Years later, I formed a deep friendship with a woman who is an atheist and got to have the most exhilarating conversations about what it means to be an atheist and how life looks and feels through that belief system, particularly around the areas of death and the afterlife. I'd never considered what the world would look like as an atheist, nor what life would mean through the framework of an atheist perspective and I found the process of considering all of those new possibilities extraordinarily interesting.

For those unfamiliar with my history, I grew up as a minister's daughter. My dad spent his entire career as a Presbyterian minister so religion has touched my life almost my entire life. I am passionate about spirituality and have my own views of religion. I could have discounted both of these relationships merely because their belief systems were different than my own but if I had, I would have missed out on the tremendous opportunity to see the world from a different perspective. I don't ever want to think that I know it all or become closed to new possibilities in life. There are always so many new things to discover about this mysterious process we call life. Being able to consider these new perspectives brought more depth to my life and even more importantly opened to the door to deep and respectful friendships that have enriched me as a person.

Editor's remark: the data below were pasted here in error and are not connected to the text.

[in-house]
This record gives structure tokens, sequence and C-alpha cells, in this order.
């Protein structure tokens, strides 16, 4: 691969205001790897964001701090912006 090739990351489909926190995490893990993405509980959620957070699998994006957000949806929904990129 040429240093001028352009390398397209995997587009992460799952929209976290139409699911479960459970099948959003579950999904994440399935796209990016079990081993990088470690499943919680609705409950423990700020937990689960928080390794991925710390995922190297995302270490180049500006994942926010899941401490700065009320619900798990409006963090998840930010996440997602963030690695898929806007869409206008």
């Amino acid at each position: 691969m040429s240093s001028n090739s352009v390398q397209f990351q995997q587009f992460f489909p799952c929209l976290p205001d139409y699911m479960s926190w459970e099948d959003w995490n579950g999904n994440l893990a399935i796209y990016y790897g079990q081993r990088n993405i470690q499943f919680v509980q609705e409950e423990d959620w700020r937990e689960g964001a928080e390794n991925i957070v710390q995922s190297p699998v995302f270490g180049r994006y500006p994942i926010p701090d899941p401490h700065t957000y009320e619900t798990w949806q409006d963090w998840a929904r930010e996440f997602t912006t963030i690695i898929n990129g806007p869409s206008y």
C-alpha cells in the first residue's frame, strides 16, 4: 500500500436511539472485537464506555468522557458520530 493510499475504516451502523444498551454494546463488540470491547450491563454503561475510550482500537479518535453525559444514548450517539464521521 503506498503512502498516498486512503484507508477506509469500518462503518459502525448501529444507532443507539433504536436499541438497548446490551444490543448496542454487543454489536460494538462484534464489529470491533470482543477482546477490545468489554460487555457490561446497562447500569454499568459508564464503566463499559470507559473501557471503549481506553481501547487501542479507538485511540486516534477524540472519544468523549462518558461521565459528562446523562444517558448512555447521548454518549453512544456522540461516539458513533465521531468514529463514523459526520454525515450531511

Every person who crosses our path has a story as well. Whether their experiences are similar or completely foreign to our own, they have something to offer us that can help us connect with the most authentic parts of whom we are. By connecting with others, we open the doorway to deeper aspects of ourselves. Take a chance this New Year and include on your list of goals to connect more with others. You won't be disappointed!